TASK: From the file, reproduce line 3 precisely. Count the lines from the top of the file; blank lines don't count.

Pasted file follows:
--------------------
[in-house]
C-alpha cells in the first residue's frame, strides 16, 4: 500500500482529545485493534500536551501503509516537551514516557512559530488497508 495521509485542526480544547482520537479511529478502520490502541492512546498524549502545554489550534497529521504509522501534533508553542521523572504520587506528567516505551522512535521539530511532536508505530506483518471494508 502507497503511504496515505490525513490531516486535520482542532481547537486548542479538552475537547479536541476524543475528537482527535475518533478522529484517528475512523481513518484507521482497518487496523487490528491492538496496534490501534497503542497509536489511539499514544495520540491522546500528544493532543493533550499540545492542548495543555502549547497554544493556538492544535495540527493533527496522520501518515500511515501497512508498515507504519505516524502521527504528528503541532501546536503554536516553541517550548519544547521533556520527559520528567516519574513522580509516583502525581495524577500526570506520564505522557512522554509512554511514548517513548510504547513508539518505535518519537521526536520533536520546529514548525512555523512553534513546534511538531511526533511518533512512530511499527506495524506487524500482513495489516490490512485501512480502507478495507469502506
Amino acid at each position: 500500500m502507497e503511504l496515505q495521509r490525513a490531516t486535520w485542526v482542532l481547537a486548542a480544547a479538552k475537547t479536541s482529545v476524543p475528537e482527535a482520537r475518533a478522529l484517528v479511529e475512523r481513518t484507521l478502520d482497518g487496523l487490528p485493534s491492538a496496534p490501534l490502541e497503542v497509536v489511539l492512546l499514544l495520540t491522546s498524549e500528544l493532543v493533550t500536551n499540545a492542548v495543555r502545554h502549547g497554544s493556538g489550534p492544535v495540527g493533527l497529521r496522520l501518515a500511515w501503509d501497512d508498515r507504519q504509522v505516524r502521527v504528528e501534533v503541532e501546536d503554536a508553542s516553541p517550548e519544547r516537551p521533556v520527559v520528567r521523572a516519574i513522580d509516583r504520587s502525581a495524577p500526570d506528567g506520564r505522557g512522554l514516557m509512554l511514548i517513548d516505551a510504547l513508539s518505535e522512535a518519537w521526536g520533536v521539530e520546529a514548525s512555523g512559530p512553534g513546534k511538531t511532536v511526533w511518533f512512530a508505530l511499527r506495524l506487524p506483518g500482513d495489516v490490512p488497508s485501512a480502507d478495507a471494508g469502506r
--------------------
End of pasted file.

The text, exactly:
Amino acid at each position: 500500500m502507497e503511504l496515505q495521509r490525513a490531516t486535520w485542526v482542532l481547537a486548542a480544547a479538552k475537547t479536541s482529545v476524543p475528537e482527535a482520537r475518533a478522529l484517528v479511529e475512523r481513518t484507521l478502520d482497518g487496523l487490528p485493534s491492538a496496534p490501534l490502541e497503542v497509536v489511539l492512546l499514544l495520540t491522546s498524549e500528544l493532543v493533550t500536551n499540545a492542548v495543555r502545554h502549547g497554544s493556538g489550534p492544535v495540527g493533527l497529521r496522520l501518515a500511515w501503509d501497512d508498515r507504519q504509522v505516524r502521527v504528528e501534533v503541532e501546536d503554536a508553542s516553541p517550548e519544547r516537551p521533556v520527559v520528567r521523572a516519574i513522580d509516583r504520587s502525581a495524577p500526570d506528567g506520564r505522557g512522554l514516557m509512554l511514548i517513548d516505551a510504547l513508539s518505535e522512535a518519537w521526536g520533536v521539530e520546529a514548525s512555523g512559530p512553534g513546534k511538531t511532536v511526533w511518533f512512530a508505530l511499527r506495524l506487524p506483518g500482513d495489516v490490512p488497508s485501512a480502507d478495507a471494508g469502506r